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December 7, 2011 by · Leave a Comment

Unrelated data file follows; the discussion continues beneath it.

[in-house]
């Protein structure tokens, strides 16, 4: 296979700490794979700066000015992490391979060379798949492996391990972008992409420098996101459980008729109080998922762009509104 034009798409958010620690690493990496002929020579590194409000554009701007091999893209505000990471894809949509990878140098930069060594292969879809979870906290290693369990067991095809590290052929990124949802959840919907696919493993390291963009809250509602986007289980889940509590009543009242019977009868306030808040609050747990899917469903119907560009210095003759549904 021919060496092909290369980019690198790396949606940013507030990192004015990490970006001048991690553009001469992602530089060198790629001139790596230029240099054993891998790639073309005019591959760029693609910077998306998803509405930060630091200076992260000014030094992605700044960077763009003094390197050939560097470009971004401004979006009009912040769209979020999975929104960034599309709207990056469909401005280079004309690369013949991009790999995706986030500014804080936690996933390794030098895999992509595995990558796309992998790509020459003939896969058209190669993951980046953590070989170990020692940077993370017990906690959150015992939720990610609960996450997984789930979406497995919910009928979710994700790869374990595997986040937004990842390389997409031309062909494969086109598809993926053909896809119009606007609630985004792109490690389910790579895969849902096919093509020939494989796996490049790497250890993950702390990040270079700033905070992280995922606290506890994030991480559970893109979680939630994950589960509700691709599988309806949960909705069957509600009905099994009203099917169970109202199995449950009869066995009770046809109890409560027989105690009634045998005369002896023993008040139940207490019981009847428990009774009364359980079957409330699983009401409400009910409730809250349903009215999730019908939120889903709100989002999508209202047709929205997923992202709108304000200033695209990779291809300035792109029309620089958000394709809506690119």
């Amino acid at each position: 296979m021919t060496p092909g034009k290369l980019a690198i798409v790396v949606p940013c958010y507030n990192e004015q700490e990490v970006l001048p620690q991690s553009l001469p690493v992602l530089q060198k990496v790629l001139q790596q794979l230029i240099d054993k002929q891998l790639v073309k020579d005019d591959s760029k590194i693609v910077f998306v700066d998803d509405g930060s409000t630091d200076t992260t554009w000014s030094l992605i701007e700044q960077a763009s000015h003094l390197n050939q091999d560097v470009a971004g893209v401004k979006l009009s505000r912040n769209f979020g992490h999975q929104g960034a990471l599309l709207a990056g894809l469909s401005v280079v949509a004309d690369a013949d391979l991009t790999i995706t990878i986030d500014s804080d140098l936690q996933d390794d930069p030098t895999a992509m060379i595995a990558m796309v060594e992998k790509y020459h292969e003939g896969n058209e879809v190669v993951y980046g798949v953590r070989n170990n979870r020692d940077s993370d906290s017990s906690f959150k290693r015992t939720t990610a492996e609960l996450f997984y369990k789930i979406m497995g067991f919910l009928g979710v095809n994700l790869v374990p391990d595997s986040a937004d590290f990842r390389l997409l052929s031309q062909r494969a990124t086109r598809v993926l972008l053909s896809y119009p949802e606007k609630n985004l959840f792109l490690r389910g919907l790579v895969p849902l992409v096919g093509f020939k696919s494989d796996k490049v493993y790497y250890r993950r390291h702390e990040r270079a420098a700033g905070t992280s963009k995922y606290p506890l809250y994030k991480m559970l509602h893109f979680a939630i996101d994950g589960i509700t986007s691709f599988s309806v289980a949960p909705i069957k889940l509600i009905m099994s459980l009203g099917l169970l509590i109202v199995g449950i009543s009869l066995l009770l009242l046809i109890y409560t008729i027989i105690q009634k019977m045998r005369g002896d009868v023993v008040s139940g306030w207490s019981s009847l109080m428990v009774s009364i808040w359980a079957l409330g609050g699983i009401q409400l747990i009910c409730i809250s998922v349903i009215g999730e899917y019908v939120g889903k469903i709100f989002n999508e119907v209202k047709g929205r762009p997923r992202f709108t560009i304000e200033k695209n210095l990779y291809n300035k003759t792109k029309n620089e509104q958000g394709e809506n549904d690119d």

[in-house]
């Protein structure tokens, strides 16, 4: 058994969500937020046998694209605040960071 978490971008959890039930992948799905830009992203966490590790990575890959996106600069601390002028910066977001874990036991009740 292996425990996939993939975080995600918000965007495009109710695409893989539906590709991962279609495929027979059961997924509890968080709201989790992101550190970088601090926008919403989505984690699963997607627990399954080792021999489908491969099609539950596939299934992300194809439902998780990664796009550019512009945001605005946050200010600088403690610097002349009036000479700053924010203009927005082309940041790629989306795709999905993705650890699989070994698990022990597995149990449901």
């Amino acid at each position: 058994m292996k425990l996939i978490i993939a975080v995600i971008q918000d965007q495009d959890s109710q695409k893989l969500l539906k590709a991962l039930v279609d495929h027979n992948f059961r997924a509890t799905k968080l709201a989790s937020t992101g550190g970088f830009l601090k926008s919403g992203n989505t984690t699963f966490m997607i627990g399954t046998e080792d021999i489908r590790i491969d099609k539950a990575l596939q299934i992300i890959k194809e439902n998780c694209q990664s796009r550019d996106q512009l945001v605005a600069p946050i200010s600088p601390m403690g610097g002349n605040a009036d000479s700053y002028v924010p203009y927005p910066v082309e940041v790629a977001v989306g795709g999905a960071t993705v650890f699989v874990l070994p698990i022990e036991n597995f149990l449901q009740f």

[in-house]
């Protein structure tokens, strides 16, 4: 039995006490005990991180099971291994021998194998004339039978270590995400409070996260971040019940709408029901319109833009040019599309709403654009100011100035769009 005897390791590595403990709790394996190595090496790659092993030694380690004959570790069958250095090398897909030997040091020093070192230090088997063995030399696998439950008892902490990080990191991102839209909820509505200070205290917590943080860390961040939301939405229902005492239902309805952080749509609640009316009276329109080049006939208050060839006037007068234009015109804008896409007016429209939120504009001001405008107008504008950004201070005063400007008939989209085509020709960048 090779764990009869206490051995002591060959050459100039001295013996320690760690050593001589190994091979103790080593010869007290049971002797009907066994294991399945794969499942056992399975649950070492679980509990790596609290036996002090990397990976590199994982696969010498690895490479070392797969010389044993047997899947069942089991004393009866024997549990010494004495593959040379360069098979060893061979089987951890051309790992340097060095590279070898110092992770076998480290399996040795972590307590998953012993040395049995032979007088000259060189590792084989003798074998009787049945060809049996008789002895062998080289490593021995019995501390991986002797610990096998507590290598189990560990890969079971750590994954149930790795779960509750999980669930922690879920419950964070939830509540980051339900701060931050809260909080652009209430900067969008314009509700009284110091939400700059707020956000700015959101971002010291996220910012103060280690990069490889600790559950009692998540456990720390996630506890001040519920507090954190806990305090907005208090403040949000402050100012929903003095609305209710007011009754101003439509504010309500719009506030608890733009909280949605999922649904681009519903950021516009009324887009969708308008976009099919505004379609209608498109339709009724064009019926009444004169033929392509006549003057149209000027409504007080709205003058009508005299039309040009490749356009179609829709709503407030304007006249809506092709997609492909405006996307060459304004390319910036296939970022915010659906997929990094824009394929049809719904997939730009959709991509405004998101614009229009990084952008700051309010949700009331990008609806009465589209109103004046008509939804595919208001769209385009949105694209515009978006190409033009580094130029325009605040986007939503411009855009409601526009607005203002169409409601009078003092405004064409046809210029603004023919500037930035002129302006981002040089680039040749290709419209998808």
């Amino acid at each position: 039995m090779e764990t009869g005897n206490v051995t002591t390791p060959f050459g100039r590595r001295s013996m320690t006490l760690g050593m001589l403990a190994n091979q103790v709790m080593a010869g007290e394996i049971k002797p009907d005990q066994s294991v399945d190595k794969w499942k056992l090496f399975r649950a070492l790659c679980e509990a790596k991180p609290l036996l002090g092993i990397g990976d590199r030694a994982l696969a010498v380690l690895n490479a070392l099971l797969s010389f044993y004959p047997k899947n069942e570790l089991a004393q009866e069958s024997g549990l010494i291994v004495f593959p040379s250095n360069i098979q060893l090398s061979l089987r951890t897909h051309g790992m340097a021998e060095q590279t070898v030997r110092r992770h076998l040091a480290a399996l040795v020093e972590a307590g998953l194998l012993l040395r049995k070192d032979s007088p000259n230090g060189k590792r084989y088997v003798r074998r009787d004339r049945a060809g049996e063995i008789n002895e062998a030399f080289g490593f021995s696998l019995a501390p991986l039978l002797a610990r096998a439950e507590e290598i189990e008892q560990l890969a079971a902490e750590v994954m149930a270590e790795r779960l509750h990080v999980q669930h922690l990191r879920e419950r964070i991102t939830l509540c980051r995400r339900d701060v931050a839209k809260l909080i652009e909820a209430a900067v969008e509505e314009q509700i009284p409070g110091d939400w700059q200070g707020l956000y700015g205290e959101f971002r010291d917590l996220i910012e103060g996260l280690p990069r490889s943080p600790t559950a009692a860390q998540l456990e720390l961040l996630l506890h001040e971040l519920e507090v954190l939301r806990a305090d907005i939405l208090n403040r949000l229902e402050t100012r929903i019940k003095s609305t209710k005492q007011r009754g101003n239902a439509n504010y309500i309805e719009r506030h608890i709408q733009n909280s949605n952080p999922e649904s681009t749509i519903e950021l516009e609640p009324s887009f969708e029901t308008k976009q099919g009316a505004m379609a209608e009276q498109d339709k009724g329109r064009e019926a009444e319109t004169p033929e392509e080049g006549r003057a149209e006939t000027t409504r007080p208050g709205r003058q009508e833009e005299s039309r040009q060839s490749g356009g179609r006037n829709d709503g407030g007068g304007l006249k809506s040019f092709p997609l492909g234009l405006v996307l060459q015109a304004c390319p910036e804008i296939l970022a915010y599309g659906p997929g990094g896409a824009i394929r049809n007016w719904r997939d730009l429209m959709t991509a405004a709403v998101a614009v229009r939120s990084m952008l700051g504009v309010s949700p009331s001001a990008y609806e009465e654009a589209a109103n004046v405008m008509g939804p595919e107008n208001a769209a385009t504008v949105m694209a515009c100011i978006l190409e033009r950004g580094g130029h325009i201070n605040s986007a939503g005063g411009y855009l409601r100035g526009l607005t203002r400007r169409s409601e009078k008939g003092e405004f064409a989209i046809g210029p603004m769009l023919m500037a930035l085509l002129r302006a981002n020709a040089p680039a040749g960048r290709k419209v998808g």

Netflix chief Reed Hastings has echoed some of the criticism directed against him by financial experts and investors. Appearing at a media conference in New York on Tuesday, Hastings agreed that he had “got overconfident” and moved too fast in his effort to convert his DVD-renting customers into online streaming ones. “Our big obsession for the year was let’s not live and die with the DVD,” he said. He also agreed that he had sometimes paid too much for content deals, but he made no reference to critics’ claims that those deals were so expensive that they will continue to cause the company to operate in the red and eventually force it into bankruptcy. He indicated that he is now focusing his attention on Netflix’s becoming the HBO of online video, producing its own original shows rather than buying them from others. Referring to the fact that HBO is now providing some of its programming online to its cable subscribers, Hastings said, “HBO is becoming more Netflix-like and we’re becoming more HBO-like.” Meanwhile, Verizon said on Tuesday that it plans to launch its own streaming service to compete with Netflix. And, in an editorial, today’s Los Angeles Times pointed out that a cost-saving plan by the USPS to delay mail by two or three days “could prove lethal to the DVD-by-mail portion of Netflix operations. … If more than a week is needed to receive a DVD and get it back to the video-rental company … many people won’t consider the service to be worth the monthly fee.” At the close of trading on the Nasdaq on Wednesday, Netflix was up 5.61 percent to $71.96.